The Winter Musical audition process this year was a new experience for even the most veteran actors.
After a five-year hiatus from the role of winter musical director, performing arts teacher Christien Polos has returned and implemented an audition process with some variations from past years.
According to senior Emma Shoemaker, for this year’s audition for Thoroughly Modern Millie, a musical set in New York City during the Jazz Age, students were asked to sing 16 bars of a song from the production and to perform an extensive dance routine learned in advance.
Shoemaker said that Polos’ alterations were expected.
“Because there’s a new director this year, there was going to be changes,” Shoemaker said. “This is probably the process he prefers.”
Under the direction of previous director Ezra Flam, students were tasked with singing 32 bars from a song of their choice, picking up a dance routine on the spot and performing a monologue during the winter musical auditions last year, according to Shoemaker.
Polos said the audition process is always centered around the way the director views the cast. Polos said that for this year’s show a monologue was unwarranted because if a student was not able to successfully sing a select character’s part, it did not make sense to give them that role.
According to Polos, if an actor has prepared well for a role, the specifics of the audition should not matter.
“Any lead prepares themself well for the part,” Polos said. “If they come in singing the part as the character, then the acting should be in the song, as well as the dialogue. A good musical theater person carries the show through their voice. The girl I picked as Millie for the musical, she sang it as the character.”
Senior Nina Goodheart, Polos’ choice for Millie, said she had prepared extensively for the lead role upon hearing the selection of this year’s musical, working with her voice coach on the musical number, “Gimme Gimme.” Knowing the musical soundtrack thoroughly helped, she added.
According to Goodheart, the audition processes for the winter musical have differed over the course of the last three years. Goodheart said this year’s audition process matched up well with her skills as an actress.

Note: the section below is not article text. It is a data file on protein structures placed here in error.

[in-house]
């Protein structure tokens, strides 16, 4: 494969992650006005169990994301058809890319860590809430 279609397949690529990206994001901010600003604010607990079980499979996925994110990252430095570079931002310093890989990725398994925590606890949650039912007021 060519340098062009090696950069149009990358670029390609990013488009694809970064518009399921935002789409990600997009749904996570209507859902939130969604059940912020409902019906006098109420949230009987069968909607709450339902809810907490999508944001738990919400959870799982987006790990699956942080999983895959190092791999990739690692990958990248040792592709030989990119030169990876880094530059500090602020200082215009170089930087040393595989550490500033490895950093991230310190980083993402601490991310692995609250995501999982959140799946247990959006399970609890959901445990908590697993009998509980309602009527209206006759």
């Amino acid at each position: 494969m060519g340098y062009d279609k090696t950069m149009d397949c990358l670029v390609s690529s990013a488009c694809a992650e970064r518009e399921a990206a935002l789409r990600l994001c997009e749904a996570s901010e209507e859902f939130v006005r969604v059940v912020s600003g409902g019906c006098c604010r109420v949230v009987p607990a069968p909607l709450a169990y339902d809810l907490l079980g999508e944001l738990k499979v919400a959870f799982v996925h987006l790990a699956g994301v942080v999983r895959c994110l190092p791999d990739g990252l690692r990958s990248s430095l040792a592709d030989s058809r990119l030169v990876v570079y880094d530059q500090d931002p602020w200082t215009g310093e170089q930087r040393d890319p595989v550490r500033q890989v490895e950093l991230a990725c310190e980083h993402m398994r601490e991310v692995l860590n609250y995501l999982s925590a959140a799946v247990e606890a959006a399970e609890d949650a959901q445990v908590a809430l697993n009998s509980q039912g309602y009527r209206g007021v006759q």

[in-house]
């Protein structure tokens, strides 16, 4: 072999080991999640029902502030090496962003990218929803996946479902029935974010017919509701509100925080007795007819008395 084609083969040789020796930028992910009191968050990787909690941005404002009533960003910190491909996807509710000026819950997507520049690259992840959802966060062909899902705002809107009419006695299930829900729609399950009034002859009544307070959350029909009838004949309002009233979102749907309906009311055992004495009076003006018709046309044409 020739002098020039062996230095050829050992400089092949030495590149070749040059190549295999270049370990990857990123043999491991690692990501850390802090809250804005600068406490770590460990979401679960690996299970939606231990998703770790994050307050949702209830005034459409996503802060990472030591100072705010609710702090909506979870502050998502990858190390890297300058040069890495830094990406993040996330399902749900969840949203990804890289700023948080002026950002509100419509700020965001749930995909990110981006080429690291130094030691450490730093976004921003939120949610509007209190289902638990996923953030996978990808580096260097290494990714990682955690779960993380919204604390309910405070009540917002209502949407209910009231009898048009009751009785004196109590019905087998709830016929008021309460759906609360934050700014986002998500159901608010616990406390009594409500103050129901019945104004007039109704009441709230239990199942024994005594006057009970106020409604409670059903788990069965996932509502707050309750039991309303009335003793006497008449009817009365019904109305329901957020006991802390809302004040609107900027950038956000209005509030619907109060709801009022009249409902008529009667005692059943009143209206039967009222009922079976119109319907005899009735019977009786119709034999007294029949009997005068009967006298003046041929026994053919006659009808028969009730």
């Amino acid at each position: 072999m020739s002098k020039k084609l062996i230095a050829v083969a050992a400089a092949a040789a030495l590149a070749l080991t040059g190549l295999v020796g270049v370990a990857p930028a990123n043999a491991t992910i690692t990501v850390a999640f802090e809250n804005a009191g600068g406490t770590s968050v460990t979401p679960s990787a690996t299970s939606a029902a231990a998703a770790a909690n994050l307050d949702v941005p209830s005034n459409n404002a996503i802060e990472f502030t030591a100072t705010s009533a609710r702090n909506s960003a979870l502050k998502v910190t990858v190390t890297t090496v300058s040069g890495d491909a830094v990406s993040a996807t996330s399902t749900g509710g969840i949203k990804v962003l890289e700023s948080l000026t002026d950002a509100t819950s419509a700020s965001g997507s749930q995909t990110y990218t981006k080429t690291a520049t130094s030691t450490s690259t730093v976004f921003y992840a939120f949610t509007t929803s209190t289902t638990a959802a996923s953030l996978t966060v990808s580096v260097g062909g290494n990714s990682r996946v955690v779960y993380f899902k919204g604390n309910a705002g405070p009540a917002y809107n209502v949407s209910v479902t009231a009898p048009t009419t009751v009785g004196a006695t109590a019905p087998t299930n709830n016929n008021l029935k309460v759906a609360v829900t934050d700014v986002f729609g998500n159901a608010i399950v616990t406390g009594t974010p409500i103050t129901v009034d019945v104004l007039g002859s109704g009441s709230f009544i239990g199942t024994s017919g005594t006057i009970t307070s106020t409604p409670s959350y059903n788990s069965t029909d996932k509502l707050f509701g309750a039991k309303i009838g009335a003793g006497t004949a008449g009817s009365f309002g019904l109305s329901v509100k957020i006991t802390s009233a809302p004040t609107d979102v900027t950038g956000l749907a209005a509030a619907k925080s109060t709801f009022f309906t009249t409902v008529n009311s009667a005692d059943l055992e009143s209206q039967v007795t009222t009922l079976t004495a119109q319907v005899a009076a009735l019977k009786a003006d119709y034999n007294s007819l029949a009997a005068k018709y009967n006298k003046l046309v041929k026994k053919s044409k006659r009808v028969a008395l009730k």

“It allowed me to work more on the music because there was no monologue component,” Goodheart said. “We just had to sing and dance. One thing I struggle with during an audition is finding a monologue and memorizing it. The music part tends to come more easily to me.”
Shoemaker said that this year’s advanced dance audition portion was tailored to the musical.
“There’s this whole group of office workers, and their gag is that they tap dance,” Shoemaker said, in reference to characters in the musical. “That’s their thing. It’s very important that there are people who can tap dance or can be taught basic tap dance. I think it’s important to make sure people can dance and do the moves that are required. Last year, there were a lot of parts that didn’t do much dancing at all. [Polos] needs to know people can tap dance to cast them in these roles.”
Sophomore Talia Roland-Kalb said this year’s auditions brought challenges, but also some relief.
“It was a little bit stressful because we didn’t know what 16 bars we were going to have to do until the end, but we ended up getting to choose it,” Kalb said. “We ended up learning the choreography beforehand, so it wasn’t just like the stress of having someone watch you learn choreography. That’s hard.”
For Polos, one of the most important aspects of directing is assuming a receptive approach.
“As a director, you need to keep your mind open to how somebody else could play the part, because they might come up with a really interesting twist on the role,” he said.
Shoemaker said the changes to the winter musical audition process did little to reduce the number of auditioners.
“There’s always so many freshmen and sophomores who are excited to audition,” Shoemaker said. “If the numbers are smaller, that’s probably by chance.”
Matthias Muendel can be contacted at [email protected]